A Shawnee Mission middle school administrator mentioned in a free-speech lawsuit against the district has resigned and taken a job leading a proposed new charter school in Kansas City.
Alisha Gripp, an associate principal at Hocker Grove Middle School, submitted her resignation at a school board meeting this week. It took effect Friday, June 30.
Gripp could not immediately be reached for comment.
Shawna Samuels, district spokeswoman, said she did not know why Gripp resigned. But she said "it would be a huge leap" to connect the resignation to the American Civil Liberties Union lawsuit filed in May on behalf of students who claimed school leaders violated their First Amendment rights during an April 20 walkout and anti-gun violence rally.
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The suit claims Gripp unnecessarily reprimanded students and "confiscated the written remarks of another scheduled speaker because they mentioned gun control."
On LinkedIn, Gripp said she is now "Founding Principal" at the planned middle school for Citizens of the World Charter Schools in Kansas City. The schools' executive director, Kristin Droege, said Friday that Gripp was hired in May after a six-month search. Gripp starts with the charter this summer to plan for a middle school that Droege expects to open in fall 2019.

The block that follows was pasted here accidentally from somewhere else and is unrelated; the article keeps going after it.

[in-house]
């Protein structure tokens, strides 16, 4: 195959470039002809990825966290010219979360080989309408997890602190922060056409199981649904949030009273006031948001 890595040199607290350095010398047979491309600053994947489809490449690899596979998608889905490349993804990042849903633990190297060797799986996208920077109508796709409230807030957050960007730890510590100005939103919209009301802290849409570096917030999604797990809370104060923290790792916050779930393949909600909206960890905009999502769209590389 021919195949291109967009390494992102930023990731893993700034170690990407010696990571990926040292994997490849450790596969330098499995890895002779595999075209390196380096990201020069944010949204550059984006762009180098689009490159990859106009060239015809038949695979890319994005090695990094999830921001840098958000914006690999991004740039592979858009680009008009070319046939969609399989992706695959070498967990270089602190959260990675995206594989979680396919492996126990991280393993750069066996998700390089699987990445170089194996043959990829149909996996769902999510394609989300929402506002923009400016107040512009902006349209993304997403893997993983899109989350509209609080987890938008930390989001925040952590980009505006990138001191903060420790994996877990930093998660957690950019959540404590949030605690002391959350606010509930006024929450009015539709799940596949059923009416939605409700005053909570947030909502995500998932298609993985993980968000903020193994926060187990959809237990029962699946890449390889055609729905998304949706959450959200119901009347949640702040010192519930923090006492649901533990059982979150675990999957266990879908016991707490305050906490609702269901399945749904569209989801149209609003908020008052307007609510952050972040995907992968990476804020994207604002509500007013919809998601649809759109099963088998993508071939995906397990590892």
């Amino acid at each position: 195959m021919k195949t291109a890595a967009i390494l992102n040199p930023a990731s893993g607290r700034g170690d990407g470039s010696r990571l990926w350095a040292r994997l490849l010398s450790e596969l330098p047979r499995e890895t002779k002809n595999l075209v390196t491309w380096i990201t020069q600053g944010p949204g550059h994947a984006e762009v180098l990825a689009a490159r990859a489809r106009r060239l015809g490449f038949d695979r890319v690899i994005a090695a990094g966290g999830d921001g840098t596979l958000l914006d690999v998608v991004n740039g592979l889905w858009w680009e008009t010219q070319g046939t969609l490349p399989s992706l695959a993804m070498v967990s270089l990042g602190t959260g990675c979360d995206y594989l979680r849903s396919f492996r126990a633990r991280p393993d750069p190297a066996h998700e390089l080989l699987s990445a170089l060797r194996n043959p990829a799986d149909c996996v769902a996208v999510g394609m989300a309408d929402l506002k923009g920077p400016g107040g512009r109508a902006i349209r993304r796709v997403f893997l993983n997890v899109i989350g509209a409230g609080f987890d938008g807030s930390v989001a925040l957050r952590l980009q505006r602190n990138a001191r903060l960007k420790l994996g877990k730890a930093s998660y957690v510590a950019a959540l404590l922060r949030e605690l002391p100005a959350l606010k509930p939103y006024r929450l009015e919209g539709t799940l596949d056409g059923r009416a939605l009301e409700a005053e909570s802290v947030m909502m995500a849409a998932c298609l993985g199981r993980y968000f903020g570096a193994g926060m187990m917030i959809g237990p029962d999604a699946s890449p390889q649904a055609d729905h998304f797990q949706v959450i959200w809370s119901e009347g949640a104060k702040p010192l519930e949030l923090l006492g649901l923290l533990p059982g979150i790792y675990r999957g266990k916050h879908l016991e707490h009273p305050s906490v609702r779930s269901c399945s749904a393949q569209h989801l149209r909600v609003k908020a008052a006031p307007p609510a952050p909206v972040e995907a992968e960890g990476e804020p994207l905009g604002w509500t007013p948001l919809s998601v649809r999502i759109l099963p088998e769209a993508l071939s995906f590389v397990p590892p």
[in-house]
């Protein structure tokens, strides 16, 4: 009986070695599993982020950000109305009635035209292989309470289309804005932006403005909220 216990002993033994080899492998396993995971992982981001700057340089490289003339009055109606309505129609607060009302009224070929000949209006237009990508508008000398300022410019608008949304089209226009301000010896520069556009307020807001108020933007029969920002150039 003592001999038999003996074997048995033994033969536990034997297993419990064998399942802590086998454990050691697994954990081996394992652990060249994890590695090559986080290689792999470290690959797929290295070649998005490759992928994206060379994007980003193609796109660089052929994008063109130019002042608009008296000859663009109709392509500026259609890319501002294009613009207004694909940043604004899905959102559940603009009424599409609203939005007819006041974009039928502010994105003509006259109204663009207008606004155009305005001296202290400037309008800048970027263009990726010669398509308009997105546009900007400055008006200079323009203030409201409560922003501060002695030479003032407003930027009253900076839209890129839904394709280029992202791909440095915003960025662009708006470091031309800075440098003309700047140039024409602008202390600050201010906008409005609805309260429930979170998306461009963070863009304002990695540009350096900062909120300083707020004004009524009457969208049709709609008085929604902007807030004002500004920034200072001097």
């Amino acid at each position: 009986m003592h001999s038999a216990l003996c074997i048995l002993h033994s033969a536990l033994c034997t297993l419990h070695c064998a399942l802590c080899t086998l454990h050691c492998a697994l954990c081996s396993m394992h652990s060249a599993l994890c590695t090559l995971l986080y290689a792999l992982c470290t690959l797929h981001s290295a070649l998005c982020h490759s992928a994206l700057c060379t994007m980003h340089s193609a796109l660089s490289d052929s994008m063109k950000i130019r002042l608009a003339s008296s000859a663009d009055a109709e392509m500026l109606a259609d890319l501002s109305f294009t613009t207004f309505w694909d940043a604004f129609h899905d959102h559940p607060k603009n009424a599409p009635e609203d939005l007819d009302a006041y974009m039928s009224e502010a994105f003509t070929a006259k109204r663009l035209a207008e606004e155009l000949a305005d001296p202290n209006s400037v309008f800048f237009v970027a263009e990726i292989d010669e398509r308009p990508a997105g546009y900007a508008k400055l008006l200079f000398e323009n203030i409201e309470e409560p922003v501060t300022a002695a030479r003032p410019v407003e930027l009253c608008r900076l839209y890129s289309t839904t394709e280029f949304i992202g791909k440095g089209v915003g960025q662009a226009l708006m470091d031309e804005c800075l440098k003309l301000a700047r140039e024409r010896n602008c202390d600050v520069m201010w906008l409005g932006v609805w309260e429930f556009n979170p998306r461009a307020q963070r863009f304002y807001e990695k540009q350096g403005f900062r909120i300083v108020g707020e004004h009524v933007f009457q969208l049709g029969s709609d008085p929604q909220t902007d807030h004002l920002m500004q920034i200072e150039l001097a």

Gripp had worked in the Shawnee Mission district for four years.
The April school rally was part of the student-led National School Walkout Day. After the rally, students at Hocker Grove and Shawnee Mission North High School complained to administrators and later the ACLU that school leaders told them what they could and could not say. Students said their 17-minute event, which school officials had previously approved, was cut short when students began talking about gun control and gun violence.
The district launched an investigation and apologized for anything that might have censored students. Then last month the ACLU sued the district.
Among the administrators named, the lawsuit said, "Alisha Gripp began to interfere with students’ speeches after the second speaker cited a statistic that there had been 19 school shootings in the previous year." It said Gripp told students "we would have more shooters who were women, queer, transgender, and people of color if bullying caused school shootings.”
The suit also says, "Gripp informed students, 'No shootings, no deaths. If you can’t comply with the rules, you’ll be removed.' "
ACLU officials declined to comment on the resignation. Mark McCormick, a spokesman for the ACLU, said there has been no movement on the lawsuit.